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Commentary

Richard Vatz: Why Do Local Media Ignore Fatherless Families?

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The Baltimore Sun headlined its single editorial on Sept. 15, “Baltimore’s plague of gun violence continues.”

The lower case affectation could just as well have been justified by the topic and piece’s trite and unremarkable substance.

According to the editorial, homicides and other violence are up in Maryland, and no one is doing much about it, although Baltimore’s newspaper, which cites many blameworthy factors and people, sees no reason to blame the lack of stable family life wherein substantially over 70% in Baltimore City suffer from that element of problems, nor does The Sun blame itself for any of the problems or lack of new ideas.

The newspaper half-heartedly cites some bright spots, such as reform of police, everyone’s favorite scapegoat, and financial problems and lack of more government programs.  Nothing about family instability or family poverty created by single-parent families and fatherlessness has touched its editorials or paper in years.

The evidence of the causal connection between family instability and violence and poverty is manifold, but let’s look at the statement by the National Council on Family Relations from Jan. 10, 2019: “[R]esearchers have found that both violent and gun-related crimes increase as the number of single mothers, children born out of wedlock, and/or divorces increase.”

Poverty and family structure are closely related as evidenced in every study available. In fact there is no credible evidence to the contrary of causal relationships in either of these correlational phenomena.

As former Baltimore mayor and current University of Baltimore President Kurt Schmoke wrote to me, “Fatherlessness as a major contributing factor to poverty, crime and education underachievement has long been recognized by researchers, but it has been almost totally ignored by policy makers. The time has come to make this a priority issue for discussion in the political arena.”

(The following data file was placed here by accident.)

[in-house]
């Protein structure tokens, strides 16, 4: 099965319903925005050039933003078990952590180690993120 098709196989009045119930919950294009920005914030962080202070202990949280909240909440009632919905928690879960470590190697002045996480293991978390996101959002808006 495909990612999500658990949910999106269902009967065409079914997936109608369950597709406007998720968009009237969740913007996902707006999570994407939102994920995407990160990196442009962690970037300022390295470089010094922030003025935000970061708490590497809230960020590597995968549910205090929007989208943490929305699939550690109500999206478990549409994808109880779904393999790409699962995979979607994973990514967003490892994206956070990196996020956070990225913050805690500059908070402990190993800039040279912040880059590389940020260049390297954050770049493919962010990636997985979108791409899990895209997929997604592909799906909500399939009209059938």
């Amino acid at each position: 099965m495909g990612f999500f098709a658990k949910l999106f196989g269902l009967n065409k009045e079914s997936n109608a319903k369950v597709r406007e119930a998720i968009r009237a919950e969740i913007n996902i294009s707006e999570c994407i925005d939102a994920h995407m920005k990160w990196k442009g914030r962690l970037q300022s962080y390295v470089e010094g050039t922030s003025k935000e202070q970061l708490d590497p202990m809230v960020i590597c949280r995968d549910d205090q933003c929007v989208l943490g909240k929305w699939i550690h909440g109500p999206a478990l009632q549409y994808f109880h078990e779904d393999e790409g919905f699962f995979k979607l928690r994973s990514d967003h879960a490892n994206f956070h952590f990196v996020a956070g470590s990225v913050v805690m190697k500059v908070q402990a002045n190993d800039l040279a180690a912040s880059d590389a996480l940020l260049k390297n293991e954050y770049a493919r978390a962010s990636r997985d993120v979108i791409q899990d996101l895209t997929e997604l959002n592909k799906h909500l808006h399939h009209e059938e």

So why do some of the media steadfastly refuse to even discuss this cause of causes of violence and murder?

I have tried for years to discuss the effect of family structure on crime and poverty on television, radio and newspapers. The Sun has printed some of my pieces (https://www.baltimoresun.com/opinion/readers-respond/bs-ed-op-0726-fatherlessness-violence-20170724-story.html), but otherwise the issue of fatherlessness is missing from its pages. Go to its website and see if you can find any reference to it as a cause of city violence.

WBAL Radio, about a year and one-half ago, after I had been promised in apparent earnest several times by its top talk show host to allow its discussion, canceled me as a guest because I brought it up. In the few interviews I have listened to since on that station there has been nary a reference to fatherlessness as a cause of Maryland’s social and criminal justice tragedies.

WCBM-Radio and WBFF-TV are the only Maryland outlets that allow me to discuss fatherlessness without censoring. I have written elsewhere on the subject in other venues and one very good piece, if I may say so, with businessman Tyrone Keys (https://marylandreporter.com/2019/06/12/opinion-fatherlessness-violence-and-political-cowardice/).

A few religious organizations have had such interest and had me speak, but for the most part Maryland’s religious leaders, community leaders, teachers, and political leaders have shunned away from the topic ― too politically dangerous to take the risk, I guess. The soon-to-be mayor of Baltimore, the charismatic Brandon Scott, never mentions it. See how far ineffectual policies take you beyond mayor, Councilman Scott.

What has to be done will take at least a decade:  disincentivize fatherlessness and stigmatize it, two effective strategies that are politically risky. Good politicians try to do something rather than just revel in being someone.

Or else we can take some comfort, as The Sun does in its Sept. 15 editorial, when we have “one or two dozen fewer homicides this year compared to last.”

There are very few powerbrokers or influencers who have the guts to solve a problem when it means offending some of their constituency, especially if it will take years.

The evidence is that reducing fatherlessness and solidifying families will in time substantially reduce social upheaval and violence. For serious policymakers that should make it worth the effort.

― RICHARD E. VATZ

The writer is a professor of Rhetoric and Communication at Towson University, where he has been on the faculty for over 45 years. His latest book,The Only Authentic Book of Persuasion: the Agenda-Spin Model” will be published by LAD Custom Publishing in 2021.